Season’s Greetings

cardinal-snow

As another year draws to a close, it’s typical for us to reflect on where we’ve come and were we’re going. What we can predict for 2017, perhaps more than many past years, is relatively uncertain. Even a few highlights from a list of current environmental issues is enough to give most of us pause. The Arctic was 36° warmer than usual at the beginning of the northern winter and the change in climate is already reflected in major shifts in flora communities in previously permanently frozen areas like Greenland. Sudan’s ecosystems and natural resources are deteriorating due to desertification to the point where the area could become uninhabitable. The 2016 wild population of black rhinos is between 5,042 and 5,455 individuals, a staggering decline from 500,000 individuals a hundred years ago. The World Economic Forum predicts that the world’s oceans will contain 1 tonne of plastic for every 3 tonnes of fish by 2025 and by 2050, more plastic, by weight, than fish. Only a minority of Americans fully accept evolution through natural selection.

holly-berries-snowAdded to this is the uncertain future of science and research in many countries, heightening concerns over the state of global environmental protection. What will 2017 bring in terms of the operating context of natural history museums? How will our institutions add to global understanding of evolution? Biodiversity conservation? How will we fare in a global economic and political climate that may or may not value our key messages and core work?

One thing is certain: our work, both as as individual institutions and through membership-based organizations like ICOM NATHIST, is more important than ever. As one of the main (and most credible) channels through which the public learns about the natural sciences, natural history museums are critical sources of knowledge on which to base informed decisions. In view of this, our committee has been very busy on a number of fronts this year and has achieved a considerable amount. Here are some highlights:

  • The Wildlife Trafficking Working Group released the white paper on natural history museums and wildlife trafficking, presented at the annual conference of the World Association of Zoos and Aquariums, and has received international attention.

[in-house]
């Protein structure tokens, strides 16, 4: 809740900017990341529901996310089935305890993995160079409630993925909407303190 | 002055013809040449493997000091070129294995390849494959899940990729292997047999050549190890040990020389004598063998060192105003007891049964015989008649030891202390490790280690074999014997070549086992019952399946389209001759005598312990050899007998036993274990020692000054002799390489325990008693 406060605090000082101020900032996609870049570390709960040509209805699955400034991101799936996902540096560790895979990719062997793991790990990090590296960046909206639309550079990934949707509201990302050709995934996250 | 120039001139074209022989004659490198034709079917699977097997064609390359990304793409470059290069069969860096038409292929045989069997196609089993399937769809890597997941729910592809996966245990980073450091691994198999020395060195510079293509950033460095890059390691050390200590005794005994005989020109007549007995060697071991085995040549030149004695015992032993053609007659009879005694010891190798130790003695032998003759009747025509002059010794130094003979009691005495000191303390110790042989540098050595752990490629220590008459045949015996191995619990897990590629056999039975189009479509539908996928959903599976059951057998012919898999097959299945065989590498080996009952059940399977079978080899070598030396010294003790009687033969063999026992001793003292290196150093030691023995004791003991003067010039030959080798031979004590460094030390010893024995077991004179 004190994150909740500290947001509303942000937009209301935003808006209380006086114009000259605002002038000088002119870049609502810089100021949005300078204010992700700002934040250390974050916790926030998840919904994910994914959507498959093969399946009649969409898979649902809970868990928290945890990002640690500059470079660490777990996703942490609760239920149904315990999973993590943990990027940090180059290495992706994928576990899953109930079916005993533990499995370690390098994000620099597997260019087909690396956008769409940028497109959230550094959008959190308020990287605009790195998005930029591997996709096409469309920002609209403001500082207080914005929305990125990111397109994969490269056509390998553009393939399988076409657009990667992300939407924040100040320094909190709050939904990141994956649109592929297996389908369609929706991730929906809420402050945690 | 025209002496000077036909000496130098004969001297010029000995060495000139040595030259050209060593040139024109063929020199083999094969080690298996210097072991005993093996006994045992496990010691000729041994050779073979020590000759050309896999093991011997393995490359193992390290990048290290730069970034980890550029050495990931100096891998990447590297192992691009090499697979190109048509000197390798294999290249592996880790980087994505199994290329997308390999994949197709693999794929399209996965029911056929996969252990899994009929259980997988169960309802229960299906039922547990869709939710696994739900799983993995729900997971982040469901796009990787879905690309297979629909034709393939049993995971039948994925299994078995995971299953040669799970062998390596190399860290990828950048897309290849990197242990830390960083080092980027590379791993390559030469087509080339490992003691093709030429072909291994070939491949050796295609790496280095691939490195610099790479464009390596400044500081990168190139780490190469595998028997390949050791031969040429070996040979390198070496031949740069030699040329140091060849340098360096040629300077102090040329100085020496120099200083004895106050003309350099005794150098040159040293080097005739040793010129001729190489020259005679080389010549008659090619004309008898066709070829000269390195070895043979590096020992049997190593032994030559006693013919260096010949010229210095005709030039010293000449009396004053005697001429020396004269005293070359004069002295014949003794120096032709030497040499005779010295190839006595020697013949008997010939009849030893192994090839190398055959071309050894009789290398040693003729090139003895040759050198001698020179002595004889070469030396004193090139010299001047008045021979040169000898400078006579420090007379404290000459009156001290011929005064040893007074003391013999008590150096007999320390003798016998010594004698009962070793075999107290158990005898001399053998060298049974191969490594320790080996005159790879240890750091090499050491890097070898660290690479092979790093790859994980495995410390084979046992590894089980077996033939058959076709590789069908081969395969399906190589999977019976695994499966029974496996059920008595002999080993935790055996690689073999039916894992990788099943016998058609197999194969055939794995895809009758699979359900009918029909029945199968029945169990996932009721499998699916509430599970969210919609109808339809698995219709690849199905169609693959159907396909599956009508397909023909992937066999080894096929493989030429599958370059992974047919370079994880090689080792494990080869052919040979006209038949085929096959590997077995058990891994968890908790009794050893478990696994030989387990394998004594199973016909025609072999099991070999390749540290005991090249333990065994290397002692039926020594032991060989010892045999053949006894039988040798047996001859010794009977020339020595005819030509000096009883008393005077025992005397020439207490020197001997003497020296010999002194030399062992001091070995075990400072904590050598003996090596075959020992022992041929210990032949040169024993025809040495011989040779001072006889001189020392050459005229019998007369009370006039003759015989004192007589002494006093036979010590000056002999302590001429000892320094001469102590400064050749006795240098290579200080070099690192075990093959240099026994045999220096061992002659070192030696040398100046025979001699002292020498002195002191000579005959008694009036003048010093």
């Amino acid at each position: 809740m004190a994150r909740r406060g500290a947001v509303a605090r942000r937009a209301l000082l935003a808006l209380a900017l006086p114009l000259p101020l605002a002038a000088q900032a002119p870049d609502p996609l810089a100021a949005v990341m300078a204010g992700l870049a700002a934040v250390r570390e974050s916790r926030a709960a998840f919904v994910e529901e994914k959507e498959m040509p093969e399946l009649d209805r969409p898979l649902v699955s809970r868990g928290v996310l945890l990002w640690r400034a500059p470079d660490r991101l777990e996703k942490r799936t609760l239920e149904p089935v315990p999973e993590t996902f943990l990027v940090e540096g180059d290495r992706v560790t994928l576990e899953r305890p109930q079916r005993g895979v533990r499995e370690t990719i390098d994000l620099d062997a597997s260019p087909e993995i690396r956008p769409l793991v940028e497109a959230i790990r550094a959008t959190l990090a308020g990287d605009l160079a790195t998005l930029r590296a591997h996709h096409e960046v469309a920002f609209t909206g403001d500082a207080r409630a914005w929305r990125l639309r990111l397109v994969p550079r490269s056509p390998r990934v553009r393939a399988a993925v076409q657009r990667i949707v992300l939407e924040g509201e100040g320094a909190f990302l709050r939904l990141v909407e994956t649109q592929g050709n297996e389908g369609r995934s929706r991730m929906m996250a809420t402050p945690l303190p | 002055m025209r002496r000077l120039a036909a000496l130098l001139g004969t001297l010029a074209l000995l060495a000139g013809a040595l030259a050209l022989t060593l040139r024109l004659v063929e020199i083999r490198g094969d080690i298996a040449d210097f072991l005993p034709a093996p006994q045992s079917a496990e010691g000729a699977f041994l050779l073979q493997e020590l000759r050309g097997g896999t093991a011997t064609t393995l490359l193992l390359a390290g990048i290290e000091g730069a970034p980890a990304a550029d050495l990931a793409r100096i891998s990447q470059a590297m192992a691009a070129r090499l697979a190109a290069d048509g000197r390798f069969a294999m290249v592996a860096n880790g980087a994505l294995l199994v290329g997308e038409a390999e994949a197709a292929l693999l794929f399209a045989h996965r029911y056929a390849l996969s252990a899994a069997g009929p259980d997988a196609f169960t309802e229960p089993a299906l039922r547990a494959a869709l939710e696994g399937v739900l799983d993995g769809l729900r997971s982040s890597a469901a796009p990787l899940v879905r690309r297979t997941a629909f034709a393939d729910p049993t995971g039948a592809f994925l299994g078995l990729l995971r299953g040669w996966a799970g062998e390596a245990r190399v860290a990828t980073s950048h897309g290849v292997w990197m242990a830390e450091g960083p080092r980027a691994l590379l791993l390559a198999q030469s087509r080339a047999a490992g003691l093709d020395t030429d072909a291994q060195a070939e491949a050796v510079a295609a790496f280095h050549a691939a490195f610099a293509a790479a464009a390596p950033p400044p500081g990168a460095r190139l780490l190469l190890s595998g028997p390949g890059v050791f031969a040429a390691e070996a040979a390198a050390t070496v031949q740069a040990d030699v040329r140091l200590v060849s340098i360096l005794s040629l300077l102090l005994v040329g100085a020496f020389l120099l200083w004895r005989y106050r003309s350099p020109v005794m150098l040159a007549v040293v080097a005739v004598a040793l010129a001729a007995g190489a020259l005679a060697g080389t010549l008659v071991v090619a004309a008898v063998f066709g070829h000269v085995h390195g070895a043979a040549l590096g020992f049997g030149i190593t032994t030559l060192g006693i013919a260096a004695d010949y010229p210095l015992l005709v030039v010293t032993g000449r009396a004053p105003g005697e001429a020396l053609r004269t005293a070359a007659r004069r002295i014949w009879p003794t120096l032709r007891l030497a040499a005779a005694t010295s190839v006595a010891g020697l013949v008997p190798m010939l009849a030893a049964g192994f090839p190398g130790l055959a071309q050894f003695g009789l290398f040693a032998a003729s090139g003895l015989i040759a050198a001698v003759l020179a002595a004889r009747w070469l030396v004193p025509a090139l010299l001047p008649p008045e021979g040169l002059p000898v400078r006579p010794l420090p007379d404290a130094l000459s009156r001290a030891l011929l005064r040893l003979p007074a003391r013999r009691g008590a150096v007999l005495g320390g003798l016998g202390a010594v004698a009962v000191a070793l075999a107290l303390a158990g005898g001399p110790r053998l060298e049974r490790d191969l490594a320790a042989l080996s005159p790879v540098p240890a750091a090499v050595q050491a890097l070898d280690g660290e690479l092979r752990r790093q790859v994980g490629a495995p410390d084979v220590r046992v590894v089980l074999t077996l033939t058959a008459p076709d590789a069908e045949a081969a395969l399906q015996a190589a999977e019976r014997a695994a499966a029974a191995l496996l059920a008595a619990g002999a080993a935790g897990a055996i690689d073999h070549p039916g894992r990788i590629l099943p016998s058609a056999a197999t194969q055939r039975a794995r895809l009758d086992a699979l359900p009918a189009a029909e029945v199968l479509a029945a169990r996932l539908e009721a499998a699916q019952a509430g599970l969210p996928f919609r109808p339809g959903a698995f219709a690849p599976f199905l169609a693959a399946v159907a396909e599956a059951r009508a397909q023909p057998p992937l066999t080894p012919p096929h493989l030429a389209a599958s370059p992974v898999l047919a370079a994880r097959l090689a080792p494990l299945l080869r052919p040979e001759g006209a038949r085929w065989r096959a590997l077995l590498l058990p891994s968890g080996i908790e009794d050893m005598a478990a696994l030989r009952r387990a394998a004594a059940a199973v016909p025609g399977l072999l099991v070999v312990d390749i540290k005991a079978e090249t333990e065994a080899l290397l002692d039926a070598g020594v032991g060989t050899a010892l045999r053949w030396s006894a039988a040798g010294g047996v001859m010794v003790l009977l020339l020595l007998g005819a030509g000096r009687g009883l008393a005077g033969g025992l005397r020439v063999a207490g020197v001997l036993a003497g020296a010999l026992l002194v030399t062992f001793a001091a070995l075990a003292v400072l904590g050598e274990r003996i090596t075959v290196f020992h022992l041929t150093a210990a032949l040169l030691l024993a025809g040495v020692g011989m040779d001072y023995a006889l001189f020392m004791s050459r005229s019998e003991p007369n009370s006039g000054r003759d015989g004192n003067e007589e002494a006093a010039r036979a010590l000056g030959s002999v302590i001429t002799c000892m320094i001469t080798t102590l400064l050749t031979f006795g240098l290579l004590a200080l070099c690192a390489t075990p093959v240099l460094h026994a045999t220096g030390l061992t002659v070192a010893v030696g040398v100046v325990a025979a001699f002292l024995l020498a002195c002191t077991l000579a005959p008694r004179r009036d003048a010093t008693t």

• We held our 2016 conference in Milan, as part of the ICOM triennial conference in which we welcomed a number of new board members and collaborated with the Committee for University Museums and Collections (UMAC) on a symposium about displaying human remains.
  • Our website visitation climbed by more than 10% since last year and better than by 37% over the past two years.
  • We released a conference planning manual which is already gaining credibility as a best practice document for the sector.
  • We published a Japanese version of the ICOM Code of Ethics for Natural History Museums and redesigned the website for the ICOM NATHIST Ethics Working Group
  • We archived back issues of our newsletter going back to 1978 and made them available on the web
  • Signed a memorandum of understanding with the Society for the Preservation of Natural History Collections (SPNHC) and engaged in joint projects with our partners like WAZA and UNEP.
  • Administration of Platform 2022 has been taken over by the National Taiwan Museum, who have also produced the first comprehensive history of ICOM NATHIST.

jay-in-winterThe Board of ICOM NATHIST is enormously grateful to all those who have contributed to our success this year. From our hosts at MUSE and ICOM Italy for consummately hosting our conference, to the members of the Paris-based ICOM Secretariat who have provided such excellent support for administration, to members of the cultural and scientific sectors who have partnered with us so effectively this year and, most important, to our members who are life’s blood of the Committee the reason for what we do.

Warmest wishes for the 2016 holiday season to you and your family.

 

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